Actress loses lawsuit against IMDb for revealing that she is hideously middle-aged 

Actress loses lawsuit against IMDb for revealing that she is hideously middle-aged 

Following the example of Hollywood producers and men who value not being turned to stone, a federal jury has rejected the actress who filed a lawsuit against IMDb, after the online database exposed her true age to an industry with little use for the middle-aged, save perhaps as prop cadavers on CSI. Huong Hoang—better known by her stage name “Junie Hoang” (as in “Good lord, could this wizened specimen, ostensibly unearthed from a hundred years’ sleep in a salt cellar, be Methusaleh himself? Oh wait… It’s only Junie Hoang”)—had originally sought $1 million in damages, claiming the site had all but ended her acting career by revealing her to be 41 years old and somehow not yet humanely euthanized. Unfortunately, Hoang’s case was complicated by her being unable to offer any sort of proof that the site had directly stood in the way of her success—especially given that her roles to that point included films such as Gingerdead Man 3: Saturday Night Cleaver and Hoodrats 2: Hoodrat Warriors.

But besides the jury’s obvious, prejudicial belief that the Gingerdead Man and Hoodrats franchises should belong solely to the young, Hoang was also thwarted by the fact that she was, essentially, suing for her right to lie, and masquerade as a Hoodrat far past the point of reason. As previously reported, Hoang began her relationship with IMDb by supplying the false birth year of 1978, only to ask IMDb to remove it as her fake 30th birthday approached and, with it, the encroaching end to her fake youth. When she then challenged the site to check its records to see if it could prove her fake information was correct, IMDb did her one better with a public records search to find her actual birthday, then posted it as a warning to all who would dare mock the inescapable certainty of time and online movie databases.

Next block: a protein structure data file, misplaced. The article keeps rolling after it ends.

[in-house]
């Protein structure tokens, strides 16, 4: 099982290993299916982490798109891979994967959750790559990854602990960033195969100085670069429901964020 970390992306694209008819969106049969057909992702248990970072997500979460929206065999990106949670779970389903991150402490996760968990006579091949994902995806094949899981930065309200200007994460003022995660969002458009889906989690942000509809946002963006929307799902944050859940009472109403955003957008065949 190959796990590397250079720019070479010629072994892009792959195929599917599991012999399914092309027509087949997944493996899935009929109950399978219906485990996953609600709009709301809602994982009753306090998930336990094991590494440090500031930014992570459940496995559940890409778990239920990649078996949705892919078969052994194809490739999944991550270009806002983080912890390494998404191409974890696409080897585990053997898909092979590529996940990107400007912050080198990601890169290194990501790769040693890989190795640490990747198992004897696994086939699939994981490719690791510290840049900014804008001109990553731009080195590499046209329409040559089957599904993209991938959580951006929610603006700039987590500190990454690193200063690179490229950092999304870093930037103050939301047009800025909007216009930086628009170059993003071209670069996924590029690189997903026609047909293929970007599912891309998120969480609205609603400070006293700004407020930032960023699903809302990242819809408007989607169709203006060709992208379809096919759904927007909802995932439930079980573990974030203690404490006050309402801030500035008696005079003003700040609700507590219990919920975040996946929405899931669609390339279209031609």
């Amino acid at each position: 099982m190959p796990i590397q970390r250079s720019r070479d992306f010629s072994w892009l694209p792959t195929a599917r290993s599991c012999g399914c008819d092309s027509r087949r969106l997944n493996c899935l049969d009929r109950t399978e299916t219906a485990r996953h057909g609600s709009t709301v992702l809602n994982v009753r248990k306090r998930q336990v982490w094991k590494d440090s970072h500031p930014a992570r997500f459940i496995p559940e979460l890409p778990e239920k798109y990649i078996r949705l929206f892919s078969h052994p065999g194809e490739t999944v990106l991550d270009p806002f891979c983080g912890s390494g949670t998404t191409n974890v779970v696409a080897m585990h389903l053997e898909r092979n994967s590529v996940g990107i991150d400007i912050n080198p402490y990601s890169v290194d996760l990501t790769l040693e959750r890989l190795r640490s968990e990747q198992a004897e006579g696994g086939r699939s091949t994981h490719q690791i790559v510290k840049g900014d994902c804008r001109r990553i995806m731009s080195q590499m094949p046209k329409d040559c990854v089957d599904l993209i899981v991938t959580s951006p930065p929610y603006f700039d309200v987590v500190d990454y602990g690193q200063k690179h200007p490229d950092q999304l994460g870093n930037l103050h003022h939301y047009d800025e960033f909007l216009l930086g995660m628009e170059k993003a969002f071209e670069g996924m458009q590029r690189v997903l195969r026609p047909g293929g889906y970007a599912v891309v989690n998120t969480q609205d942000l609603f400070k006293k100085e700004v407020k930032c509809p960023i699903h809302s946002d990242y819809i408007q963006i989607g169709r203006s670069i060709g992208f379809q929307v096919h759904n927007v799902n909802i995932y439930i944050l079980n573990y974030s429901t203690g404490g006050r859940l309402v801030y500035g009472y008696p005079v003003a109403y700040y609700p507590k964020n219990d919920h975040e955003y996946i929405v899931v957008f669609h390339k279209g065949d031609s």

Ultimately, the jury agreed with IMDb that it wasn’t in breach of contract, as Hoang argued, just because it had maintained accurate information about its clients, no matter how horrifying. And yet, while Hoang has failed in her attempt to stand up for one’s right to online privacy after you realize it’s your only hope to salvage the lie you yourself perpetrated, she’s definitely highlighted Hollywood’s rampant discrimination against actresses of a certain age who aren’t very good. Bravely, she says she will continue acting, with upcoming roles in movies like Pretty Perfect—presumably as an old person who is obviously neither.